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Industry News

Read coverage of current events and news affecting dairy producers and the industry.

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The Idaho Dairymen’s Association (IDA) recently held meetings with its members in each of its three membership districts to discuss the concept of government-controlled mandatory supply management and to survey members about their willingness to collectively agree to reduce milk production in order to help improve milk prices.

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To protect public health and a $26 billion dairy industry, Wisconsin Governor Jim Doyle today used the power of his veto pen to stop a bill that would have legalized the sale of unpasteurized milk from farms in America’s Dairyland.

“I recognize that there are strong feelings on both sides of this matter, but on balance, I must side with the interests of public health and the safety of the dairy industry,” Doyle said in a statement.

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As debate ramps up on dairy provisions for the 2012 Farm Bill, a group of dairy policy specialists from Missouri and Wisconsin have produced a pair of reports, one an overview, the other in-depth, on the benefits and unintended consequences of past dairy policies.

“These reports are like the slip of paper that comes with a prescription drug,” says Scott Brown, a dairy economist at the University of Missouri. “We list some of the side effects.”

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Apple cider is about to become New Hampshire's state drink. The state Senate on Wednesday approved by a voice vote a proposal to designate apple cider as New Hampshire's drink after it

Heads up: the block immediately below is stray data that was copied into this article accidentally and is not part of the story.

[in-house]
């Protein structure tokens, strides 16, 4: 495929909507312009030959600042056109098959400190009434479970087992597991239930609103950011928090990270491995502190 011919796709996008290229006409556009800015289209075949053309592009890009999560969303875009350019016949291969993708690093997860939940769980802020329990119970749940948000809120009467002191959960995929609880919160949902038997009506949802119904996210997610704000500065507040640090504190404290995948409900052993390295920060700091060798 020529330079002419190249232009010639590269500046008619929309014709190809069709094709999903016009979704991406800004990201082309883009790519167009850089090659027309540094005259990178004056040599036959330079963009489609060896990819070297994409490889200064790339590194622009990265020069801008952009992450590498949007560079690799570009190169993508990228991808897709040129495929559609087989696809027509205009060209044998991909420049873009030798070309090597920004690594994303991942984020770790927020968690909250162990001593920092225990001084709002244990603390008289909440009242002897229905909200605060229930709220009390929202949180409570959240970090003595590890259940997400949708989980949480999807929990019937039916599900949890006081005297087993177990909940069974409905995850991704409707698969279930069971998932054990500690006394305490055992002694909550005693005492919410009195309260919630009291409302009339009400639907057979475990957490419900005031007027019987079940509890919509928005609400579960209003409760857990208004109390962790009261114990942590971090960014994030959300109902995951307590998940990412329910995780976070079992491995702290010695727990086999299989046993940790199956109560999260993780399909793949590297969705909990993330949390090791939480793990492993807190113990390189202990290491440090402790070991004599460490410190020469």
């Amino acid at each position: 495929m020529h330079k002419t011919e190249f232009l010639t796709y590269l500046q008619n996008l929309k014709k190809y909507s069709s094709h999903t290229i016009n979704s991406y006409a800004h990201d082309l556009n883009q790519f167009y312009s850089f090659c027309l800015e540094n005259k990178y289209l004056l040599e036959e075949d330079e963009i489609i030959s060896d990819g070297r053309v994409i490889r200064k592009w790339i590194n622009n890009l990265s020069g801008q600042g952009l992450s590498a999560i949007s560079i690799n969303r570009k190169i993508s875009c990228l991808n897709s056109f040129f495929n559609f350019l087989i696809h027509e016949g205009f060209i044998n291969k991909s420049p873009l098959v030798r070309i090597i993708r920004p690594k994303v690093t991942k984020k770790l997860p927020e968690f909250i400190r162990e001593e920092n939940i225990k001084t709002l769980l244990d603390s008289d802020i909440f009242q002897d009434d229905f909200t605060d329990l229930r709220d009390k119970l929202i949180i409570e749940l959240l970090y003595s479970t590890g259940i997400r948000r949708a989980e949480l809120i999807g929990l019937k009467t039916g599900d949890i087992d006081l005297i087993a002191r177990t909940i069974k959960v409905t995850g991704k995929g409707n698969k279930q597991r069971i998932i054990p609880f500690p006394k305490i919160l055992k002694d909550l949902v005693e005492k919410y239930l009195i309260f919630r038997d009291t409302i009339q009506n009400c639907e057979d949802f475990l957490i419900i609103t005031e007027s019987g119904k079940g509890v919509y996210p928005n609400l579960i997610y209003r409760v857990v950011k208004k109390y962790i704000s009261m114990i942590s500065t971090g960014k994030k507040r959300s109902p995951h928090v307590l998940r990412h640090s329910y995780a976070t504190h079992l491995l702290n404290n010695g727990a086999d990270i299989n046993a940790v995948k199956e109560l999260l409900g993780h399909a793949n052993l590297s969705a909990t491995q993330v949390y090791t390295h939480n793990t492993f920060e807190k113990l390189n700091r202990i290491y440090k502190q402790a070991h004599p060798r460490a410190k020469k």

won out over milk in the House.

A lawmaker introduced the bill after Jaffrey Grade School students contacted her. Later, Gilford Elementary School students lobbied for milk. Milk fans pointed out it is important to the
state too.

A number of Jaffrey students were in the gallery when the vote took place. Now the bill is headed to Gov. John Lynch for his signature.

Source: http://www.wmur.com/news/23529249/detail.html

Starting in September, a 250,000-cow dairy in northeast China plans to supply 38,000 megawatt-hours of power, enough to meet the average demand of about 15,000 Chinese residents. General Electric Co. will supply the farm with four biogas turbines.

Biogas isn't new in China: by 2005, 1,500 large-scale biogas plants were in place at livestock farms and industrial waste sites. However, the government aims to have 300 million rural residents using biogas electricity by 2020 from 10,000 large-scale projects.

Read the full article from New York Times.

In December 2009 the Innovation Center for U.S. Dairy signed a Memorandum of Understanding (MOU) with the USDA that provides the dairy industry, including producers, with access to funds for innovative projects related to sustainability.

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